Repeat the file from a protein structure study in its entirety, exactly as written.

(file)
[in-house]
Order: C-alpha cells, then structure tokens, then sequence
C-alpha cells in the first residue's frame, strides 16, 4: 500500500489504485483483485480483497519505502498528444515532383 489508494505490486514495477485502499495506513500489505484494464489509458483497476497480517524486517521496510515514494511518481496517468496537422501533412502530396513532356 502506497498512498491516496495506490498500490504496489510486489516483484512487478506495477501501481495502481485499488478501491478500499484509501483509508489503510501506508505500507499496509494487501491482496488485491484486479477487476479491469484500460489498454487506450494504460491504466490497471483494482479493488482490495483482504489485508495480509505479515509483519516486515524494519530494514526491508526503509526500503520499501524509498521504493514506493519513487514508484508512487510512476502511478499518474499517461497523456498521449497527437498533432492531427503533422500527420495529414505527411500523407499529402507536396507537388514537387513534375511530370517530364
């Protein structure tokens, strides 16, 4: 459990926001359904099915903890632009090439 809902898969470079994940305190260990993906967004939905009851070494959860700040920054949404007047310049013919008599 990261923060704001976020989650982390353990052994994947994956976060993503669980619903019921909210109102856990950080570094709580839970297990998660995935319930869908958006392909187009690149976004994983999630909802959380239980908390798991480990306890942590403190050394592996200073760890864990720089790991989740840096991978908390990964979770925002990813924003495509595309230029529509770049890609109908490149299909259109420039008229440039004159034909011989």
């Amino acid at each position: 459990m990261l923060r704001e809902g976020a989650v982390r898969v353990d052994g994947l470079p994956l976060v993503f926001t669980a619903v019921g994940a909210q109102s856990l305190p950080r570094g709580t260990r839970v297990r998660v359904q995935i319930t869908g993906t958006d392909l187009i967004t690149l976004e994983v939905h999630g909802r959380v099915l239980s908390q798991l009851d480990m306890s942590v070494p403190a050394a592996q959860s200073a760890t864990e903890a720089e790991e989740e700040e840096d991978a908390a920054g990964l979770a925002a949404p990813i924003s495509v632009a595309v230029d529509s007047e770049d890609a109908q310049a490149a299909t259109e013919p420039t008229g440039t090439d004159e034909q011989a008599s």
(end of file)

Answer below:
[in-house]
Order: C-alpha cells, then structure tokens, then sequence
C-alpha cells in the first residue's frame, strides 16, 4: 500500500489504485483483485480483497519505502498528444515532383 489508494505490486514495477485502499495506513500489505484494464489509458483497476497480517524486517521496510515514494511518481496517468496537422501533412502530396513532356 502506497498512498491516496495506490498500490504496489510486489516483484512487478506495477501501481495502481485499488478501491478500499484509501483509508489503510501506508505500507499496509494487501491482496488485491484486479477487476479491469484500460489498454487506450494504460491504466490497471483494482479493488482490495483482504489485508495480509505479515509483519516486515524494519530494514526491508526503509526500503520499501524509498521504493514506493519513487514508484508512487510512476502511478499518474499517461497523456498521449497527437498533432492531427503533422500527420495529414505527411500523407499529402507536396507537388514537387513534375511530370517530364
């Protein structure tokens, strides 16, 4: 459990926001359904099915903890632009090439 809902898969470079994940305190260990993906967004939905009851070494959860700040920054949404007047310049013919008599 990261923060704001976020989650982390353990052994994947994956976060993503669980619903019921909210109102856990950080570094709580839970297990998660995935319930869908958006392909187009690149976004994983999630909802959380239980908390798991480990306890942590403190050394592996200073760890864990720089790991989740840096991978908390990964979770925002990813924003495509595309230029529509770049890609109908490149299909259109420039008229440039004159034909011989």
């Amino acid at each position: 459990m990261l923060r704001e809902g976020a989650v982390r898969v353990d052994g994947l470079p994956l976060v993503f926001t669980a619903v019921g994940a909210q109102s856990l305190p950080r570094g709580t260990r839970v297990r998660v359904q995935i319930t869908g993906t958006d392909l187009i967004t690149l976004e994983v939905h999630g909802r959380v099915l239980s908390q798991l009851d480990m306890s942590v070494p403190a050394a592996q959860s200073a760890t864990e903890a720089e790991e989740e700040e840096d991978a908390a920054g990964l979770a925002a949404p990813i924003s495509v632009a595309v230029d529509s007047e770049d890609a109908q310049a490149a299909t259109e013919p420039t008229g440039t090439d004159e034909q011989a008599s």